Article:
Did you know we get over 80,000 messages every day telling us who we are, what’s acceptable behavior and how we should treat others? Most of us don’t consciously pay too much attention to these messages. But years and years of research demonstrates these messages do have an effect. For women just think about the messages we receive about beauty. How many times is your self talk about some form of “I’m not good enough.”
Not tall enough. Not skinny enough. Your hair not straight or curly enough. You weigh too much, too little or your body frame isn’t curvy enough or too curvy. Your boos are too big… too small .. not round enough or the droop too much. Too many wrinkles, freckles, age spots, dry skin, oily skin or well you get the point.
I’ve been “the ONLY” for a very long time. The only woman in a leadership position. The only black in a leadership position or sometimes in any position at work, at school or in the club. As a result I like to think I’m use to being OK standing out in a crowd. In fact, I consider it part of anyone’s leadership journey. At some point if you decide to follow your passion, your belief in your purpose and decide to use your gifts to make an impact on others then you’ve also decided to take the path least traveled.
Although I consider myself a spiritual person, these days. I choose to attend a Baptist church. One Sunday, we had a visiting minister speak at church. The sermon was on “This is how we do it here.” If you recognize the title that’s because it’s from a mid-1990’s hit by Montell Jordan of the same title.
The minister started out by saying” different religions practice their faith in a number of ways and that’s fine but here this is how we do it”… meaning here it’s done with lots of passion, hands clapping, shouting, standing, swaying and moving your feet. As she swayed she shouted, “If your neighbor isn’t moving, let ‘em know this is how we do it here!” As the morning service progressed, she repeatedly said, “if your neighbor isn’t moving then it’s because they just don’t believe like us!”
What a powerful message! As I looked around the church I saw a couple of hundred people standing, shouting “Amen! Yes! This is how we do it here!” I sat there confused and feeling like an outsider. As I looked around I felt like an outsider.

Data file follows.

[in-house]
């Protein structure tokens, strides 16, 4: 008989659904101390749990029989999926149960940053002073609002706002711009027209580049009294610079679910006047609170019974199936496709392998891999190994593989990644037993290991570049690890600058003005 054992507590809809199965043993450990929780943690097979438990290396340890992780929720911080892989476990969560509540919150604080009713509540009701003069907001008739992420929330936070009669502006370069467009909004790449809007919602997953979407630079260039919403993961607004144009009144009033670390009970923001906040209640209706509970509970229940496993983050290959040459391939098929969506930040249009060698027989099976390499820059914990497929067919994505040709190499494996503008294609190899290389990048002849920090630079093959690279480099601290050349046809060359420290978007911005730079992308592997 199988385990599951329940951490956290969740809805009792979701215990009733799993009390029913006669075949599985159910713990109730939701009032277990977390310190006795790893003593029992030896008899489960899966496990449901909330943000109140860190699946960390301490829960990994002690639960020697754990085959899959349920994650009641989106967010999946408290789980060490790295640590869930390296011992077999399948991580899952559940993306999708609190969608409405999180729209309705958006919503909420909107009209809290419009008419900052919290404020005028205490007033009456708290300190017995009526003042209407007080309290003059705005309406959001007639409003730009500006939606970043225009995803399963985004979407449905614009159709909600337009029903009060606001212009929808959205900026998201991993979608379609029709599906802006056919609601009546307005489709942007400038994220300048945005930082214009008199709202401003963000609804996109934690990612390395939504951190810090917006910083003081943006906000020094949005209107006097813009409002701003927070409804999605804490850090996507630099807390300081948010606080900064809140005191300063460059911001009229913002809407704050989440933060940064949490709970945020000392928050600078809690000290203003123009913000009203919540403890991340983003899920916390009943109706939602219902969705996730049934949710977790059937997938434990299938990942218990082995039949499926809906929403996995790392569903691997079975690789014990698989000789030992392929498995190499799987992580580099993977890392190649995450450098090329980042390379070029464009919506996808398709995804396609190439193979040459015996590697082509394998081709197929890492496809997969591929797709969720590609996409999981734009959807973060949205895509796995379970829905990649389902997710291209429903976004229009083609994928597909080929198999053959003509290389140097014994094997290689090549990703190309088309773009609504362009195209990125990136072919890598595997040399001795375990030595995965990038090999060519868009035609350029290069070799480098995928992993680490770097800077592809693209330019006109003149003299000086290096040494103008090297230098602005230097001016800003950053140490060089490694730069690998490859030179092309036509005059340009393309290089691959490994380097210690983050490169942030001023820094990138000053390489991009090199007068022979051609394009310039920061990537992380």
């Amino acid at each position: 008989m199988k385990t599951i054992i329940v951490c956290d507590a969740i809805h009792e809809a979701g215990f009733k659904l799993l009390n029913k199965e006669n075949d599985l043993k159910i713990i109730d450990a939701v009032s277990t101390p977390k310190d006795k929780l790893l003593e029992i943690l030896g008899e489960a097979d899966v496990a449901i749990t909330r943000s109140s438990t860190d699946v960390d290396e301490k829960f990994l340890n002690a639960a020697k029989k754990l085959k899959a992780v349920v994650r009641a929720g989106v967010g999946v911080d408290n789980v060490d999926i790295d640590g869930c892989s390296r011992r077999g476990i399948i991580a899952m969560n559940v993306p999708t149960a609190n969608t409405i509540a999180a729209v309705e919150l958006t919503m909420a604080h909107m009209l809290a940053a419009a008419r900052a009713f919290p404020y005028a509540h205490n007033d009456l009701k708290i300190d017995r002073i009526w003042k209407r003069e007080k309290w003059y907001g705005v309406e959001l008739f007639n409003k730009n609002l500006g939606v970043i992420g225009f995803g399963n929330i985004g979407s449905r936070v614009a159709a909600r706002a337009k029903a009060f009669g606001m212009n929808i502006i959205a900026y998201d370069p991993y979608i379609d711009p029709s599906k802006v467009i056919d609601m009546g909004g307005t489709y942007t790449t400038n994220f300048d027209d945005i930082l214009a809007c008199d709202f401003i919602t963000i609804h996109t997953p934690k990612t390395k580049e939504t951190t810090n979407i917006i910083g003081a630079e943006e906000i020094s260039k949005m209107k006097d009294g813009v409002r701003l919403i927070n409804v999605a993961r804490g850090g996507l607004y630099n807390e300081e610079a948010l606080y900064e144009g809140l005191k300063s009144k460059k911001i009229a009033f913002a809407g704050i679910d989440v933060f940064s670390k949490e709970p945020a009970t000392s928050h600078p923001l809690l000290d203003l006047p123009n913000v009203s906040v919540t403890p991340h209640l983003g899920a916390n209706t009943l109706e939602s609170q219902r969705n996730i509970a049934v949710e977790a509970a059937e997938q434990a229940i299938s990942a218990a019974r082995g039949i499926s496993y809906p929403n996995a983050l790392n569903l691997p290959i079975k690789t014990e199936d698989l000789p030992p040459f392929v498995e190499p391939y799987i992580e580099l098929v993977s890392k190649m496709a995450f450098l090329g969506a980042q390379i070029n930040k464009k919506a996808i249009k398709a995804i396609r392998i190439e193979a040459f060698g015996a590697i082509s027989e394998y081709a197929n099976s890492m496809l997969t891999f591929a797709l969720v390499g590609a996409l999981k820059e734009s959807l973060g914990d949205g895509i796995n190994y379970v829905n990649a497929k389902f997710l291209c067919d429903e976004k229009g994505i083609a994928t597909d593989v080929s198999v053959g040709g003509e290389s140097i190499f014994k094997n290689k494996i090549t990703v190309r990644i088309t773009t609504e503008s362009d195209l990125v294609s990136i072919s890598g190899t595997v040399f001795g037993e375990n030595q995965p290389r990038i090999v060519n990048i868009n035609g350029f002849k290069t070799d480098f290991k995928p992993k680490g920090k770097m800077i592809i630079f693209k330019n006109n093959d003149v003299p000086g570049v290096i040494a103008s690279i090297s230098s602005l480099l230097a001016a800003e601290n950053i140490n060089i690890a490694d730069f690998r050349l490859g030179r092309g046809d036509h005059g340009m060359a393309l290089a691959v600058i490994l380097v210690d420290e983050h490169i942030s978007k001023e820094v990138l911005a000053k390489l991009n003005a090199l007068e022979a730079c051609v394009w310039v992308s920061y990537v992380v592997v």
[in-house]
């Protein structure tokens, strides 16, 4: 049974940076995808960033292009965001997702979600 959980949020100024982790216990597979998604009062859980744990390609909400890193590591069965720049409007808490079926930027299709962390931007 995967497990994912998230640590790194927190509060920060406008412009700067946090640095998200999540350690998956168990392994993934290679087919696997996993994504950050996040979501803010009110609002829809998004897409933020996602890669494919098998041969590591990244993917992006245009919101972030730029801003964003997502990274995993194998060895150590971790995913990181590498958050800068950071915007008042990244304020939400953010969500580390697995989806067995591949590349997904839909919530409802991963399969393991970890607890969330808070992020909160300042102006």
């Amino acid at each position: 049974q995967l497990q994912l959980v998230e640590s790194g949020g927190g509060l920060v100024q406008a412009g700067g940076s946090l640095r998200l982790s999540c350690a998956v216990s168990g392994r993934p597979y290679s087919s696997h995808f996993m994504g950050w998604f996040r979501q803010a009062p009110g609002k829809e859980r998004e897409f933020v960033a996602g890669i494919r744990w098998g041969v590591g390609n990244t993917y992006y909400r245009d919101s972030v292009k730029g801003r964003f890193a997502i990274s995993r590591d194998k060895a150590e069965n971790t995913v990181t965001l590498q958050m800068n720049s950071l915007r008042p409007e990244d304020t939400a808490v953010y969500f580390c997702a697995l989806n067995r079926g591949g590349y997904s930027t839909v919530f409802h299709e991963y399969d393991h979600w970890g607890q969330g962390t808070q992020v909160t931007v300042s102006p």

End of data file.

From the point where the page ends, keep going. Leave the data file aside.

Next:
What does it mean if I don’t act like you? Does it really mean…
- I don’t believe like you,
- I don’t think like you,
- It’s OK for you to judge me, my intent, my spirit and my abilities without knowing me?
We like to be with people who are easy to be with and that is especially true at church and at work. While my emotional side said, “Just do it! Compliance will eliminate the discomfort you’re feeling and you’ll feel like you belong.” But that’s just not true.
As humans we have a strong need to belong. It’s part of our DNA. Every day we get subtle and sometimes not so subtle messages and signals about belonging. It takes a lot to decide be ourselves. After all it’s easier to “go along to get along.” As I mentioned earlier, much of my career choices have placed me in situations where I was the only African American or women. For years, I had to be intentional about my behavior. Do I speak up at this meeting? Did I come across as too aggressive or not aggressive enough? How do I dress so that I am taken seriously? If I talk about my children will others think I’m not serious about my career? If I don’t talk about my children how will I make others feel like we have something in common? How much of me do I share at work without negatively impacting my career? When I was insecure, others questioned my ability to perform. When I second guessed myself, they second guessed me too. All those feelings and thoughts came rushing back to me.
For one brief moment, I contemplated behaving like everyone else rather than being true to myself and my beliefs. Then I took a deep breath and simply exhaled!” I regained my self confidence and comfort in knowing I do think differently than some people. After all if I can’t be me in church then where can I?
I guess this is what Thomas Harris meant in his book called “I’m OK, You’re OK” when he said don’t make big decisions about your values and who you are in the midst of the storm. Having taken the time to intentionally reflect and decide who I am gives me the freedom to be OK when I chose a different path from the crowd. It also helps me understand I can make a different choice and that doesn’t make anyone else bad or not OK.
It’s more than a notion to decide to be the CEO of my life. Stepping out and embracing the fullness of who I am, taking the risk to do something really different and not buckling under the pressure to conform. Today, I applaud each of you who followed their destiny; to break away from the crowd embracing your leadership and choosing the challenge to conformity. To each of you …
May you act in wisdom
Conquer you fears and doubts
Discover your hidden talents and gifts
And face each day with hope and joy.